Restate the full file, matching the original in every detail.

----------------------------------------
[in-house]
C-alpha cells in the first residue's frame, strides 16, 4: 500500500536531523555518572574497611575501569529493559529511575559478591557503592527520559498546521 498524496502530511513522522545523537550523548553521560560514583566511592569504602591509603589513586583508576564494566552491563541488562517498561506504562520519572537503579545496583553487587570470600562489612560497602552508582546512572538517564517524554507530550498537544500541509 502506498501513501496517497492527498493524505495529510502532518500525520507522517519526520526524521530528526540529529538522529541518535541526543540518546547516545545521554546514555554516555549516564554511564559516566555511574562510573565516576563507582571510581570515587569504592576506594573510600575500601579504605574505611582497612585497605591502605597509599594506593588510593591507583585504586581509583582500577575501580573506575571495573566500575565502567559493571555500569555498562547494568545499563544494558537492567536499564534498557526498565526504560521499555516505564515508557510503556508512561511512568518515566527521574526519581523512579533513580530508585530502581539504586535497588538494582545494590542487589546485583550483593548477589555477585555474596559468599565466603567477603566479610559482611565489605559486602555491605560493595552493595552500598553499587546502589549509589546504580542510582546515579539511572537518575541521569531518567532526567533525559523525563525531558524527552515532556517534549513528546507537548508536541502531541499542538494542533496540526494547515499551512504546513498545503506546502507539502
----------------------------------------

[in-house]
C-alpha cells in the first residue's frame, strides 16, 4: 500500500536531523555518572574497611575501569529493559529511575559478591557503592527520559498546521 498524496502530511513522522545523537550523548553521560560514583566511592569504602591509603589513586583508576564494566552491563541488562517498561506504562520519572537503579545496583553487587570470600562489612560497602552508582546512572538517564517524554507530550498537544500541509 502506498501513501496517497492527498493524505495529510502532518500525520507522517519526520526524521530528526540529529538522529541518535541526543540518546547516545545521554546514555554516555549516564554511564559516566555511574562510573565516576563507582571510581570515587569504592576506594573510600575500601579504605574505611582497612585497605591502605597509599594506593588510593591507583585504586581509583582500577575501580573506575571495573566500575565502567559493571555500569555498562547494568545499563544494558537492567536499564534498557526498565526504560521499555516505564515508557510503556508512561511512568518515566527521574526519581523512579533513580530508585530502581539504586535497588538494582545494590542487589546485583550483593548477589555477585555474596559468599565466603567477603566479610559482611565489605559486602555491605560493595552493595552500598553499587546502589549509589546504580542510582546515579539511572537518575541521569531518567532526567533525559523525563525531558524527552515532556517534549513528546507537548508536541502531541499542538494542533496540526494547515499551512504546513498545503506546502507539502